Washington, DC - Freedom of religion is a fundamental human right. That includes the right of individuals to practice, preach and proselytise without fear of persecution or retribution.
Over the centuries, thousands of missionaries have braved persecution, discrimination, wars, revolutions, inclement weather and tropical diseases to bring the word of their God to others, convinced that their actions were justified in the name of a greater good. Yet, in the past the lives imperilled by the missionaries were usually only their own.
Today, however, with changing norms, the actions of a few can severely affect precarious geopolitical situations, and in the process force the hand of governments into regrettable and/or embarrassing situations. This begs the question of just how valuable – or detrimental – to society as a whole proselytising becomes in areas of recognised dangers, such as countries engaged in war. Should this practice not be put into question when those who set out to convert others venture into troubled parts of the planet, and in so doing place not only their own lives in danger, but also the lives of others.
A case in point was the work undertaken by the group of 22 South Korean Protestants who made recent headlines when they were kidnapped – and two of them subsequently killed – by the Taliban in Afghanistan.
The group that set out from Seoul undoubtedly had honourable intentions. Mostly teachers and nurses, they undertook their relief mission with the aim of helping the people of Afghanistan, who have suffered much due to decades of conflict. Despite this goal, after having been kidnapped, the missionaries were widely criticised in both South Korea and the rest of the world for going to Afghanistan for the purpose of proselytising.
However, the question needs to be asked: did their mission, humanitarian in origin as it might have been, not carry more risk than was worth the effort? By venturing into a country at war, where even the soldiers of the multinational force have become targets, a country where kidnappings – especially of foreigners – has become common practice, the group endangered not only themselves, but in the process put the lives of those who went out seeking their safe release in equal peril.
Additionally, their actions required their own government to make painful concessions to groups operating outside of the law, and who are engaged in a war of terror with most of the civilised world. By negotiating with groups recognised to engage in terrorism, the missionaries have – albeit unwillingly – upset international treaties and established dangerous precedents.
The outcome of the South Korean hostage drama, although it had a relatively happy ending, except for the unfortunate two who were killed, is certain to encourage further hostage taking. Why not? After all, it paid dividend. And quite a decent amount, particularly for the frugal Taliban, who we know are not about to squander their hard-earned dollars – hard-earned by the hostages, that is. Pointing an automatic machine-gun at a group of unarmed and terrorised foreigners is by no means backbreaking labour. Given the lucrative return on their investment, it would only make sense for the Taliban to repeat their actions.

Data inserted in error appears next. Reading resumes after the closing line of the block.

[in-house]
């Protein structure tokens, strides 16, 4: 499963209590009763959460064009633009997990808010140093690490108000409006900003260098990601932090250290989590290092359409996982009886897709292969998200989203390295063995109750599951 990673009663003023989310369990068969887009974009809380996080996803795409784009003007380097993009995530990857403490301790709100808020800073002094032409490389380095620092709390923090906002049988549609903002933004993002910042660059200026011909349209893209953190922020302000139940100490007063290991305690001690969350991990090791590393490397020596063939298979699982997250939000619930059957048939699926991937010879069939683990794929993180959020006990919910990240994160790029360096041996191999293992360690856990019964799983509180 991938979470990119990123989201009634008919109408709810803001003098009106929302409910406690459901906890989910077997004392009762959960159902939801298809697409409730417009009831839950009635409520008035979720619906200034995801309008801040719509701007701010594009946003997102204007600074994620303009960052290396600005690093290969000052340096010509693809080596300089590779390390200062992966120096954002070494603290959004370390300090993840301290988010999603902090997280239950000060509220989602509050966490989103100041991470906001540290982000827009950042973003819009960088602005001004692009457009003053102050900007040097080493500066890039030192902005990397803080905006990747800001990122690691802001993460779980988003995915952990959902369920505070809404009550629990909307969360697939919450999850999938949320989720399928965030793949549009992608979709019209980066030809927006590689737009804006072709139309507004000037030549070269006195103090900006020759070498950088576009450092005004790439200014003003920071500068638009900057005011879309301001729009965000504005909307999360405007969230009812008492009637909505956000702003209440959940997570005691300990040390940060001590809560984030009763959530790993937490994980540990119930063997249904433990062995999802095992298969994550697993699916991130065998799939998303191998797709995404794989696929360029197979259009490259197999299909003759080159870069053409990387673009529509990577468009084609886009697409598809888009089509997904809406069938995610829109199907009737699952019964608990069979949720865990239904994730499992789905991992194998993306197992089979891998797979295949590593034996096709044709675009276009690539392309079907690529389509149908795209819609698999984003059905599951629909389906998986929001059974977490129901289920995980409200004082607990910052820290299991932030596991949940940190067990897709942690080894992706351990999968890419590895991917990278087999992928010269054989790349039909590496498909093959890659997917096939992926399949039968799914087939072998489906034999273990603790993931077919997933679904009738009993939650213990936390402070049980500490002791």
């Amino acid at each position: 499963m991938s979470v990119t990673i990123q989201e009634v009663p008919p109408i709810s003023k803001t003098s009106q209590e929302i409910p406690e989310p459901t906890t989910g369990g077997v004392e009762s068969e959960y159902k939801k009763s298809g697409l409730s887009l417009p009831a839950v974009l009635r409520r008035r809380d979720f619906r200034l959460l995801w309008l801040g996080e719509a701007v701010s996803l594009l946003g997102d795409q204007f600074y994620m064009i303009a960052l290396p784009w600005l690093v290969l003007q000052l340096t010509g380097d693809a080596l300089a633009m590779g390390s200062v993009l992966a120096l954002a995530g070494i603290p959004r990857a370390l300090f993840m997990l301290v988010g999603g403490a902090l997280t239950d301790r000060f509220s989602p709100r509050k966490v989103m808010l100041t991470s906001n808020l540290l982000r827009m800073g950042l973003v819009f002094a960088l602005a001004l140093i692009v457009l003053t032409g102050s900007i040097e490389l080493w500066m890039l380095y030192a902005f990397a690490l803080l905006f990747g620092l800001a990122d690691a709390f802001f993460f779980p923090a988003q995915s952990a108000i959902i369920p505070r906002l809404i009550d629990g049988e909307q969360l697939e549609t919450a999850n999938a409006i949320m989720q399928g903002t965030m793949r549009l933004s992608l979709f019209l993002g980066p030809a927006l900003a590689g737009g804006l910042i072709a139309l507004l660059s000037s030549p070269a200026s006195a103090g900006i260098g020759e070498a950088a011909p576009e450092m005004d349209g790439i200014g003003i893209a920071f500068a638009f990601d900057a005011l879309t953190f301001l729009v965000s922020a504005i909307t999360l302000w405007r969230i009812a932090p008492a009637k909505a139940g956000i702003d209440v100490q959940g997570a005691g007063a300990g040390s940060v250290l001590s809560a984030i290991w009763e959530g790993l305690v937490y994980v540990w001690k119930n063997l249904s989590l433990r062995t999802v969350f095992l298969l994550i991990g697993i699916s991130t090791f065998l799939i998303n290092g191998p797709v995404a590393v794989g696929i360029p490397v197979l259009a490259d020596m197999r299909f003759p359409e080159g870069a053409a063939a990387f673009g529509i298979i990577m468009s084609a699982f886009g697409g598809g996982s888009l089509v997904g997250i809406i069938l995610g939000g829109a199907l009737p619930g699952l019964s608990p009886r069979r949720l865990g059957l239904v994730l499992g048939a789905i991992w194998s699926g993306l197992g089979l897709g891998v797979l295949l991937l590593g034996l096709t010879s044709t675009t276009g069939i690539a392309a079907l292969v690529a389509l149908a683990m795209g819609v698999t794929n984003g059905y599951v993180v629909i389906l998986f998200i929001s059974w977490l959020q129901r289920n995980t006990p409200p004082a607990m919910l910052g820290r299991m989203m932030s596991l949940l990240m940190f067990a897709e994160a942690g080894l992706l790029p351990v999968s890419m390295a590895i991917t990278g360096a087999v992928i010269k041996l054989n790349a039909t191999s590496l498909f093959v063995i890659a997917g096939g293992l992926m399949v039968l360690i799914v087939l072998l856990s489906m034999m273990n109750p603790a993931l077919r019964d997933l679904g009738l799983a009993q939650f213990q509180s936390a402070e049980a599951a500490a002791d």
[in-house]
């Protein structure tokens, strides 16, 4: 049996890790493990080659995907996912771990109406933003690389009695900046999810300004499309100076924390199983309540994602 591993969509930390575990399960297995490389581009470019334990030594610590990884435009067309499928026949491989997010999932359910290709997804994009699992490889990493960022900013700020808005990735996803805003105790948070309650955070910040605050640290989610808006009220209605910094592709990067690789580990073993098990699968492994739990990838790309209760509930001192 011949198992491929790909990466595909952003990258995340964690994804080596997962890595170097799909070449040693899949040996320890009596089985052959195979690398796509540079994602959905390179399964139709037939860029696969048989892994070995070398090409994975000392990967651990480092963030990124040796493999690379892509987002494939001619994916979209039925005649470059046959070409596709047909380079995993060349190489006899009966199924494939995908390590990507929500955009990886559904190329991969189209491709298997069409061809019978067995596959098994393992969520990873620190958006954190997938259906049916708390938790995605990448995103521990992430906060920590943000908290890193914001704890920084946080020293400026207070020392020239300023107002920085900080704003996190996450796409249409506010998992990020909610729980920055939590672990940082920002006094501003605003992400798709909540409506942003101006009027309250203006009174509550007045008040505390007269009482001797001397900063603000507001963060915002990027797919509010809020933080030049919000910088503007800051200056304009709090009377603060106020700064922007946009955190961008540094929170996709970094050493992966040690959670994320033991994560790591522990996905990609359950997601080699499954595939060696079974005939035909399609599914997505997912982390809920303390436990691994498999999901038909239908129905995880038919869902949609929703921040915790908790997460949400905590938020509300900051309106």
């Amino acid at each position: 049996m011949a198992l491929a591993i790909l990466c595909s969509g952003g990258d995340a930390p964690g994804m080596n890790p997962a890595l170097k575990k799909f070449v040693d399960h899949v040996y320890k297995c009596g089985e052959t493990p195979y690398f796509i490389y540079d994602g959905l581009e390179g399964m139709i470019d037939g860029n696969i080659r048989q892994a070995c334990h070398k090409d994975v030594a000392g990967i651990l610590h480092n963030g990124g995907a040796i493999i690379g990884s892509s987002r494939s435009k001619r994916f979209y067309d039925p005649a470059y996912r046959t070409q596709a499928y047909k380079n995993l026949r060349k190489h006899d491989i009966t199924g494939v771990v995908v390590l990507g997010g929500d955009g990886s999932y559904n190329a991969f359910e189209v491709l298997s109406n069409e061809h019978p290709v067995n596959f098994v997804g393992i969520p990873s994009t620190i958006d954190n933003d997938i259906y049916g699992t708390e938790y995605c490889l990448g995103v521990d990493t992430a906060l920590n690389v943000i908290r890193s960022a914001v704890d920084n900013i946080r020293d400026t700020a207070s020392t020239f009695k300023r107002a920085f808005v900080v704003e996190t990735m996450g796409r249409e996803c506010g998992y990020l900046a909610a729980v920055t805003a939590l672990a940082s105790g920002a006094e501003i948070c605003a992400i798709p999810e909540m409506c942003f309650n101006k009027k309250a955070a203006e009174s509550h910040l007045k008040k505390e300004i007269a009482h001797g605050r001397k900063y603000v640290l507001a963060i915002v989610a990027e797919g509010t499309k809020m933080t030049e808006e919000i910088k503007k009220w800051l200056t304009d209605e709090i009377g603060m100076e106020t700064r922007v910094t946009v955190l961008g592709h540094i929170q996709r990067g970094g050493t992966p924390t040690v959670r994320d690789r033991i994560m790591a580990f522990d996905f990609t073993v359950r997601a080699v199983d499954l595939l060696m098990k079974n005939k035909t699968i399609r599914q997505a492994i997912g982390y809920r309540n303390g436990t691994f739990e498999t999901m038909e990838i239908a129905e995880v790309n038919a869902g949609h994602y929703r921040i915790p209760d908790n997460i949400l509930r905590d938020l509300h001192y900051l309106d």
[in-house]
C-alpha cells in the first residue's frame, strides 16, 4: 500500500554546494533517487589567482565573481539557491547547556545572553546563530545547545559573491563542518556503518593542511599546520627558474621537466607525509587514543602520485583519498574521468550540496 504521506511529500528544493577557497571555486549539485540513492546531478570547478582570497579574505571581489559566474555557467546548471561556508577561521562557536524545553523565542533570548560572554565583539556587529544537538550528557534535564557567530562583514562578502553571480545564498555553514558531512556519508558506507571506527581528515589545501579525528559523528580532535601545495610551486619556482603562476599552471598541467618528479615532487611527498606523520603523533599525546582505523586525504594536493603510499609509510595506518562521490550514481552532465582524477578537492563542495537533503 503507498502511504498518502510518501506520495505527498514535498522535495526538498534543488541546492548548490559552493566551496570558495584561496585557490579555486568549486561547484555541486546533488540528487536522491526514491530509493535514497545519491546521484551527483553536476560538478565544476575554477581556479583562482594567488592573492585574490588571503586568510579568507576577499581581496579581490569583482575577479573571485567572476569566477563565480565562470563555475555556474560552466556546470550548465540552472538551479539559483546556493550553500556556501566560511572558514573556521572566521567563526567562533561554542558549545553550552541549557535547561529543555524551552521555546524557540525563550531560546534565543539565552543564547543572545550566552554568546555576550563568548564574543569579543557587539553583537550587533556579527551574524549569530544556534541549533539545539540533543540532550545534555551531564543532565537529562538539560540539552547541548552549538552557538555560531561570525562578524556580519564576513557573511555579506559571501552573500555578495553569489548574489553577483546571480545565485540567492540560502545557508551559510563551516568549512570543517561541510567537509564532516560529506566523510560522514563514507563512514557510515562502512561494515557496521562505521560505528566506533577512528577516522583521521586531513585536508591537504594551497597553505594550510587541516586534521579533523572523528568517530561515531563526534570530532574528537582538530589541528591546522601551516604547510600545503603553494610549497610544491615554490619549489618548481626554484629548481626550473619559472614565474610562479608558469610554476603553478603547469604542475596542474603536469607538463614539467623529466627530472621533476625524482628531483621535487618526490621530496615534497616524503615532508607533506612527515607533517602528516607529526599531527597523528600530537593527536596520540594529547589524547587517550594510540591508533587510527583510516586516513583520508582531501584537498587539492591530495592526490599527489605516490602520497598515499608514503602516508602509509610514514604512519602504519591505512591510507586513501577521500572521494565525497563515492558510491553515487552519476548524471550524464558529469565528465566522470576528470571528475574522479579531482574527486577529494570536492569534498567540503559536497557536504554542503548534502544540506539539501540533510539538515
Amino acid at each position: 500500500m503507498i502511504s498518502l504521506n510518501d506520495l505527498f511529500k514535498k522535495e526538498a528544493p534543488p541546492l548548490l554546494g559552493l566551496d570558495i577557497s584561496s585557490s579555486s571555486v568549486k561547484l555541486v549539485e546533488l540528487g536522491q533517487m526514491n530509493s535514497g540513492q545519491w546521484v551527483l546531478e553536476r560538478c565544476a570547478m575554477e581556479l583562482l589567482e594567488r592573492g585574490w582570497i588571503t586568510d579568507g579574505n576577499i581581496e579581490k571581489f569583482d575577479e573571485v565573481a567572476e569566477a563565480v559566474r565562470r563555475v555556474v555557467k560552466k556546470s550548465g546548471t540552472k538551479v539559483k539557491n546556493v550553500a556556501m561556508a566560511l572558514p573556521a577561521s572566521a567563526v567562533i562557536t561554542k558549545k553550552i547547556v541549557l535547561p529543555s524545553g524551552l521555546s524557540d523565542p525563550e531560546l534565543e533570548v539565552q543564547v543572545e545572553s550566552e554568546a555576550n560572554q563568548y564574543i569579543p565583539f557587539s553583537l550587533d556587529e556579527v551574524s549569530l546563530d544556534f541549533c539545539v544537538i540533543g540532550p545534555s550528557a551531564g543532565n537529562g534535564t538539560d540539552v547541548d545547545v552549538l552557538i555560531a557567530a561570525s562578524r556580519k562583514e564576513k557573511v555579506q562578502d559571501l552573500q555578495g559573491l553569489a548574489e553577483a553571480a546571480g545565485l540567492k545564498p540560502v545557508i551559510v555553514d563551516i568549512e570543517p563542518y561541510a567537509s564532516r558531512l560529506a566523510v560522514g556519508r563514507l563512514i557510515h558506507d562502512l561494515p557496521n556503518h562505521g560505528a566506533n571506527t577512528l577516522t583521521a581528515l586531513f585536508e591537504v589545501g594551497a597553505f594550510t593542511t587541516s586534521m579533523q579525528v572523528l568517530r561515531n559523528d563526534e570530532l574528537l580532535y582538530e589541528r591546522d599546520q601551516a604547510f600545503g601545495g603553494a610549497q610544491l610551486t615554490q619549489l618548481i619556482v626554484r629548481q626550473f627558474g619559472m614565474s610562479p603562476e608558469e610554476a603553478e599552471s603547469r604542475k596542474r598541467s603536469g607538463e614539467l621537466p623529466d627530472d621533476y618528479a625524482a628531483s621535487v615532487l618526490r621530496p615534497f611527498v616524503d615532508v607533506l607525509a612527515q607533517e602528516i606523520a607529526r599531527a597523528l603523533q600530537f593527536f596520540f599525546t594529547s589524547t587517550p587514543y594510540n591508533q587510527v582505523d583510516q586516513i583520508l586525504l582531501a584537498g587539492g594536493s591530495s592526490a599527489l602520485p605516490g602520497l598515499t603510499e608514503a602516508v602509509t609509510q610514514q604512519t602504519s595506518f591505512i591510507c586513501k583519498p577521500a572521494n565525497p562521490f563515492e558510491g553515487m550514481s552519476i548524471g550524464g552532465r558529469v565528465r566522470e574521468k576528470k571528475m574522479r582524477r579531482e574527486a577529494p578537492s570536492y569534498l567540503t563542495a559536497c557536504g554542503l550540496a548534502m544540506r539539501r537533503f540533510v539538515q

For the moment, no one but a handful of South Korean government officials and the kidnappers know exactly what concessions the South Korean government had to make in order to secure the safe release of the remaining hostages. What seems certain is that the Taliban collected a ransom of several millions of dollars. While the Korean government chose to remain silent on the issue, the Taliban did not hesitate to boast over their accomplishment. With the ransom money, said a Taliban spokesman, they would be able to purchase more explosives and carry out new attacks.
As is typically the case in such circumstances it is only a matter of time before the full details of the negotiations leak out, and the truth – as well as the damage caused – becomes known. In the interim, the government in Seoul will attempt to stop other missionaries from travelling to Afghanistan, therefore reigning in freedom of religion.
The moral of this story is that when practised in hostile lands in unstable political climates, even the well-intentioned work of a few, can – and often does – lead to even more complex situations.
This particular episode had, for the most part, a happy ending. Except this is by no means the end of the story: that ransom money, as the Taliban admitted, will be put “to good use”, meaning that more innocent lives will be jeopardised and more innocent people killed, once again in the name of one’s god.
* Claude Salhani is a political analyst and editor of The Middle East Times. This article is part of a series on apostasy and proselytism distributed by the Common Ground News Service (CGNews) and can be accessed at www.commongroundnews.org.
Source: Common Ground News Service (CGNews), 18 September 2007, www.commongroundnews.org.
Copyright permission has been obtained for publication.
The women of Tunisia have a decisive role to play in shaping Tunisia's future. Fatma Ben Saïdane reminds women of the power of their vote and the importance of civic engagement.
"It is not often that we can find a resource that provides balance and fosters Mideast reconciliation, understanding and coexistence. The Common Ground News Service provides all these consistently. Above all, this service provides the most intangible yet most essential of elements, hope for a better future for all the people of the Middle East."
- Ziad Asali, president of the American Task Force on Palestine
It takes 200+ hours a week to produce CGNews. We rely on readers like you to make it happen. If you find our stories informative or inspiring, help us share these underreported perspectives with audiences around the world.